He is a world-famous journalist but can’t show his face. To make an appointment one has to use different telephone numbers and go to a secret place in the Ghanaian capital Accra. Then suddenly he stands before me, without a mask. He turns out not to be a very flamboyant man, with his thick glasses he resembles rather the nerd of the school class than the hero of the people. Anas Aremeyaw Anas shows himself to be a real Batman.
“I fight against the bad guys”, he says while he puts his wig with curly hair on for the interview and his mask with beads hanging from the front. During the meeting my eyesight pierces through the beads. Anas excuses himself: “I want to be left to tell the next story. Because I do undercover work, I want to keep my anonymity. That has always been my secret weapon, it helps me to get into places and nobody recognises me”.
Anus has many different appearances since he started work as a undercover journalist in 1999. He dressed like a rock to film smuggling activities along the border. And he acted like a madman to report on abuses in a psychiatric institution. He behaved like a beggar to catch money extorting policemen, or dressed up like an American oil worker in the Middle East to unmask a syndicate of dealers in the sex industry.
His biggest scoop came last year with the disclosure of corruption in the judiciary of Ghana. After many months of undercover work, he presented footage of twelve High Court judges taking bribes and 22 lower judges unveiling it to an audience of 6500 people in the International Congress Centre in Accra. For as little as a goat they were willing to be bribed to change their verdict. These disclosures shook the nation; the rotten judiciary became the talk of the town.
Anas grew up as a son of a soldier in the barracks, where he learned about injustice by undisciplined military against innocent civilians. He started by studying journalism but quickly realised that studying law would be more useful to him. He has received 14 international awards for his work and in 2014 the Pan African monthly magazine New African proclaimed him “One of the most influential Africans of the year”. President Obama during his visit in 2009 to Ghana called him “a courageous journalist who risked his life to report the truth”.
Has anybody ever physically threatened you?
“It is normal. And that goes for every African journalist. If nobody is threatening you, it means you are not doing the right thing, you are not stepping on the right toes. It is a daily occurrence. It is how you deal with these threats that shows who you are”.
The scope of his work expanded over the years and his research done with his company Tiger Eye Private Investigations and in collaboration with media like Al-Jazeera has now spread over the whole continent. “The biggest headache Africa has is its judiciary. And that does not only relate to Ghana. The judiciary thing I did was originally not meant for Ghana. It was a pilot program that was supposed to start in Nigeria. I had also done a pilot in Kenya. And I can tell you it is horrible what I found”.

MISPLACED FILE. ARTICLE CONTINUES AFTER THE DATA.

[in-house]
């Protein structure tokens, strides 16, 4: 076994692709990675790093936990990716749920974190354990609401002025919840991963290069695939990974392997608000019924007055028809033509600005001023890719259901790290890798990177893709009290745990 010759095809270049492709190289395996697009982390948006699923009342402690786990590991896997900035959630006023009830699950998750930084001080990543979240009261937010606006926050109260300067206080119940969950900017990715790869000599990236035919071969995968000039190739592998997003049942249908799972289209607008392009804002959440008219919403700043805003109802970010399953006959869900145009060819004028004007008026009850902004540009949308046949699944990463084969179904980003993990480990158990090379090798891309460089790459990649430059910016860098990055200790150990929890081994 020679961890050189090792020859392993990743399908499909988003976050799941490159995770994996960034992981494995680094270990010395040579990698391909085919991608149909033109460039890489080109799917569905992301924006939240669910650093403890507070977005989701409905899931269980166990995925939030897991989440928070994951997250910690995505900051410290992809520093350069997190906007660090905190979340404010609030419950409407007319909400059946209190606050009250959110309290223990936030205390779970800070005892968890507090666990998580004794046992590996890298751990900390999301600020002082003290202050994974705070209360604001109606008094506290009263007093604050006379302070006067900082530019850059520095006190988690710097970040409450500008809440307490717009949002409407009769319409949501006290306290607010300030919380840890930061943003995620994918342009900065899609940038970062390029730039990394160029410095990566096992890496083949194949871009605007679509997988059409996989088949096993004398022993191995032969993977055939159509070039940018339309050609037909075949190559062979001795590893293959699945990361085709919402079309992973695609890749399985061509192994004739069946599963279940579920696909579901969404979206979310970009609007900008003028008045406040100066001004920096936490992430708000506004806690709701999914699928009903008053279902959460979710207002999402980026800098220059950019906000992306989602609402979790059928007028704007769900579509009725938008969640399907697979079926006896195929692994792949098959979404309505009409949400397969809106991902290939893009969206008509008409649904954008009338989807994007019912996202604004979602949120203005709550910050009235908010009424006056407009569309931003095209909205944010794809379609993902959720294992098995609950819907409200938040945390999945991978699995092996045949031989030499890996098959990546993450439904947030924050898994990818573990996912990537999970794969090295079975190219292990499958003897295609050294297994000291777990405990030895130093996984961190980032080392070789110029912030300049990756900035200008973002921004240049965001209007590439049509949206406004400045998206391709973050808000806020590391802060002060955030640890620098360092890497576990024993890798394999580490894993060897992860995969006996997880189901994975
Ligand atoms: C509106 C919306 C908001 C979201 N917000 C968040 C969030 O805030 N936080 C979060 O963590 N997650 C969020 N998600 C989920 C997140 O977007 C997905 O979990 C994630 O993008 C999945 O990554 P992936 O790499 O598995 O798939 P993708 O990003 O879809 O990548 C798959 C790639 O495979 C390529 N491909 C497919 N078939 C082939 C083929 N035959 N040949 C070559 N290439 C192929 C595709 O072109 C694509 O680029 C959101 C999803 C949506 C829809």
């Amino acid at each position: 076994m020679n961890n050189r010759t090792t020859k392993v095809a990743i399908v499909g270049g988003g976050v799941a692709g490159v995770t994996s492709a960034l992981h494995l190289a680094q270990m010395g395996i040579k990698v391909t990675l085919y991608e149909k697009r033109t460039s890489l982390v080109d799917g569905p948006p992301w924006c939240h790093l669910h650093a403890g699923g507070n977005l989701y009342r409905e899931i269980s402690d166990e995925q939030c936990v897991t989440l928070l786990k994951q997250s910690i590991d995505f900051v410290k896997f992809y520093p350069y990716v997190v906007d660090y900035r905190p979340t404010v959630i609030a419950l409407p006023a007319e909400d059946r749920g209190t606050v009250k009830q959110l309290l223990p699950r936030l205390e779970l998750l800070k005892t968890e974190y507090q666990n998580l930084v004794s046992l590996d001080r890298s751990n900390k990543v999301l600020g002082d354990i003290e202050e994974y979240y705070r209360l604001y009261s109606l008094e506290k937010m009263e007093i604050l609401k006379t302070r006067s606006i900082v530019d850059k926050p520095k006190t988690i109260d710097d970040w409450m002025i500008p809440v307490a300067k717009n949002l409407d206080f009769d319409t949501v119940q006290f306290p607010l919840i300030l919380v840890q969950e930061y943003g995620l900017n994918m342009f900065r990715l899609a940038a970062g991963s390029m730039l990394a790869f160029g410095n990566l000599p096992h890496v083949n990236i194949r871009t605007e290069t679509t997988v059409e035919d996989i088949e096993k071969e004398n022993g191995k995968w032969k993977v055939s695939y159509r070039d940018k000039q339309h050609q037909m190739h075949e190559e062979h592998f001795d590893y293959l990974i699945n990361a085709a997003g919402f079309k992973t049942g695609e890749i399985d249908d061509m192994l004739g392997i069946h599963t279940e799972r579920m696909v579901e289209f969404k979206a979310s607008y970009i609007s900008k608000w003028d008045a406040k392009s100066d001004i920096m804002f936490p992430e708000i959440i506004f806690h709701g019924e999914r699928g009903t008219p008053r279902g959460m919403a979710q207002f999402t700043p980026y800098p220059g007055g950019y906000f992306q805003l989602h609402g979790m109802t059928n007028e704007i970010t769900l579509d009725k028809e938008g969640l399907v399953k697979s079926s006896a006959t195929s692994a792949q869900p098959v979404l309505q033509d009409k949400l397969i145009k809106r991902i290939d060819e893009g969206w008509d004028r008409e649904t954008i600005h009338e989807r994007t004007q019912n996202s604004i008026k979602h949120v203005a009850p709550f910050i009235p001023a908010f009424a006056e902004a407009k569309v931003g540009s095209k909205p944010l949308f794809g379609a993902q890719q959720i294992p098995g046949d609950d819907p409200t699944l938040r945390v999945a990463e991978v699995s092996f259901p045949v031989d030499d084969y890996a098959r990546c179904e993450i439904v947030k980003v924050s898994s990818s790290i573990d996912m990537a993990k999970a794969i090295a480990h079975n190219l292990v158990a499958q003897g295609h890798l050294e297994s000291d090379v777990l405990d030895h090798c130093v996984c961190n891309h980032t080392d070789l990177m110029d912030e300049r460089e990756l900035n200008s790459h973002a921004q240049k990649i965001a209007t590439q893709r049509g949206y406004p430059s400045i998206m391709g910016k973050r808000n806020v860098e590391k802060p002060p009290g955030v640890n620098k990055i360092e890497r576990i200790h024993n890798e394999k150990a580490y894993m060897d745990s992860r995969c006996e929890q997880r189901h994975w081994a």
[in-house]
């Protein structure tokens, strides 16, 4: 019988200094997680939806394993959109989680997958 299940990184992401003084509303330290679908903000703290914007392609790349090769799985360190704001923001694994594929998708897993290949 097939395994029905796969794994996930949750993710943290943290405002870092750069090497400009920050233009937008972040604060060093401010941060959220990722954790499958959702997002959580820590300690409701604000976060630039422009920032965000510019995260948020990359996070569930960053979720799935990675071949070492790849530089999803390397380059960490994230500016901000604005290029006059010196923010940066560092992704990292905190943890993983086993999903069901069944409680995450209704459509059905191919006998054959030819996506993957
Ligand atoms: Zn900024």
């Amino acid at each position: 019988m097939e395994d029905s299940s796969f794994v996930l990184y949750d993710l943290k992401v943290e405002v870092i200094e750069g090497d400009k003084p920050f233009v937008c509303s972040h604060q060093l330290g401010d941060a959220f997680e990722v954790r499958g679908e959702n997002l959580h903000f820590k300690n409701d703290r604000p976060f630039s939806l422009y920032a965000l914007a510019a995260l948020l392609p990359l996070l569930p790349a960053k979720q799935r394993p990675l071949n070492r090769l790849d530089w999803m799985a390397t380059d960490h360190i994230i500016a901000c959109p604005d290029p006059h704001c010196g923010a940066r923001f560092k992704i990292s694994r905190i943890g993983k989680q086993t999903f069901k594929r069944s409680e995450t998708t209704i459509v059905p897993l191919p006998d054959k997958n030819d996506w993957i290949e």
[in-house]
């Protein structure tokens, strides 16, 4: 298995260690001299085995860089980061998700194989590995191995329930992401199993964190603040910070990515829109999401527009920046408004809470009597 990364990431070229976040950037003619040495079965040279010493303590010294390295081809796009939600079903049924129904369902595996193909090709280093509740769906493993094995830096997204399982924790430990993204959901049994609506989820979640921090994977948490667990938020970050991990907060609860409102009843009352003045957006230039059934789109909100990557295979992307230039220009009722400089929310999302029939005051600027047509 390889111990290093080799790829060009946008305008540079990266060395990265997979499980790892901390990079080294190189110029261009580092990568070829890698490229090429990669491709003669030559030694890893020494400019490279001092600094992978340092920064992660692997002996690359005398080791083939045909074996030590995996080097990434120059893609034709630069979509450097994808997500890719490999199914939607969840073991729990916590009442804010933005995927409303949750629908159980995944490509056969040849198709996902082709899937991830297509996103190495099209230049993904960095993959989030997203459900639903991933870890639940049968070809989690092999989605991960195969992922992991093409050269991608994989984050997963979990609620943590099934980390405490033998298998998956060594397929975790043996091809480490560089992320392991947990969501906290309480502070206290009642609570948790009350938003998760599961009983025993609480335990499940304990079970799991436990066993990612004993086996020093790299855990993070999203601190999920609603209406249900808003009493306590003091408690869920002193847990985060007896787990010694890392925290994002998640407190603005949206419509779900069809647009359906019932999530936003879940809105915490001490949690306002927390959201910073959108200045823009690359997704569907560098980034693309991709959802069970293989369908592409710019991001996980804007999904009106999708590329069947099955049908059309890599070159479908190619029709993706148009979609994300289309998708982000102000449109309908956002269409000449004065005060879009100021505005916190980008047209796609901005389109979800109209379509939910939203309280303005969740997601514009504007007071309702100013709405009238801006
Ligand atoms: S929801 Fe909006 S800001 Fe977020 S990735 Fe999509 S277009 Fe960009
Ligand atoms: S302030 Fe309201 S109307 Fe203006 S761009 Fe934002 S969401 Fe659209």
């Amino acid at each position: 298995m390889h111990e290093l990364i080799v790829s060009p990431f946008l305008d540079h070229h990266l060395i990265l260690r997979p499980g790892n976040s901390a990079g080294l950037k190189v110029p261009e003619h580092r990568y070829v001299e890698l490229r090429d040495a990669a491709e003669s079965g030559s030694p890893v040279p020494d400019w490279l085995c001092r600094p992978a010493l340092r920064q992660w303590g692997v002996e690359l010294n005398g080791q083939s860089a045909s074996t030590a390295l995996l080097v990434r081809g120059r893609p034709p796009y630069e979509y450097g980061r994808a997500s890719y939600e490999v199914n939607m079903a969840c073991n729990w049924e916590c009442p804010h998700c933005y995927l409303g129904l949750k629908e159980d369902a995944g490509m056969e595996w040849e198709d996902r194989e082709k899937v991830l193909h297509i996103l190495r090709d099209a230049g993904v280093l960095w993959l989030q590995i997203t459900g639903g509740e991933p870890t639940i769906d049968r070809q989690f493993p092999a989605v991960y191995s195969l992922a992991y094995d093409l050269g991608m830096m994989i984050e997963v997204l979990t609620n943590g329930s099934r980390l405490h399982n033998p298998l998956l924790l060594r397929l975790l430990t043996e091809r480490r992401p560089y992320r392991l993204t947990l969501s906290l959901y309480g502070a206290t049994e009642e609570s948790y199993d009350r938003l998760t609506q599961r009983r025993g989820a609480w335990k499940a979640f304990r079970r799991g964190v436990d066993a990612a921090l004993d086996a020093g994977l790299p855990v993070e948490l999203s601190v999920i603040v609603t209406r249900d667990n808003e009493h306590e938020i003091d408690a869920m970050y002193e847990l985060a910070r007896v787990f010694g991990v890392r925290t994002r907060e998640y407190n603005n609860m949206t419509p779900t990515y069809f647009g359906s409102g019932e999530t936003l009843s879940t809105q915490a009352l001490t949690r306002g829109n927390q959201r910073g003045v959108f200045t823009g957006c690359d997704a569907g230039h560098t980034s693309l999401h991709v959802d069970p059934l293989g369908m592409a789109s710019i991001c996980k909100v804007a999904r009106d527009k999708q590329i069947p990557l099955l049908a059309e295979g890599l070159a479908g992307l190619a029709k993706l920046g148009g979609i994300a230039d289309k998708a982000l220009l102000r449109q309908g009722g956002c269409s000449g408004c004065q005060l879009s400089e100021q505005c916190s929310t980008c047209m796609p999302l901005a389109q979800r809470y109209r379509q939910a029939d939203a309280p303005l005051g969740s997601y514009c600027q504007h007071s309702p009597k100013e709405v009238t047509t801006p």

According to Anas the greatest challenge for Africa is how to improve the judiciary. “Judges are our last hope for justice in Africa. When judges take bribes it is so hurtful, it destroys the whole fabric of society”.
Willy Mutunga, the Chief Justice of Kenya, tries to tame corruption in his own judiciary. But he encounters big resistance from other arms of the government. What can you do as a crusader against corruption when the anti-corruption commission is corrupt? Mutunga describes himself as somebody trying to ride a tiger while the tiger is trying so swallow him. “I sympathise with him”, says Anas. “Sometimes you have committed people inside the institutions but they don’t have anybody to support them, you will find them as lone rangers. If you stand for the truth, you always stand alone. That is why we come in. I have opened my doors to all chief justices of Africa, if they are truly committed to wipe out judicial corruption, we are prepared to assist in this regard”.
The real powerbrokers in Africa are not always visible. “The cartels, the mafia’s, they dictate. The business conglomerates are the ones making the decisions. And they are the same as the cartels, the cocaine cartels, the big drug cartels, the big human trafficking cartels. The money is doing the talking in Africa”.
It is a thin line between being a journalist and being a detective. Some of the judges accused of corruption went to court because they said you obtained the evidence unlawfully. The combination of a journalist, a detective and a moralistic sharpshooter is controversial.
Are you seducing people?
His beads start trembling; his voice raises. “Some people call me a spy, a detective, a vigilante. I try to name, shame and jail, that has been my mantra. A human trafficker got 45 years in prison because of my work, a drug dealer got 8 years, cacao smugglers are in for 16 years and 12 Supreme Court judges and 22 other judges have been fired. What matters is the result. My society needs my type of journalism”.
This article appeared in NRC Handelsblad on 7-4-2016
Photo by Marleen Steenbergen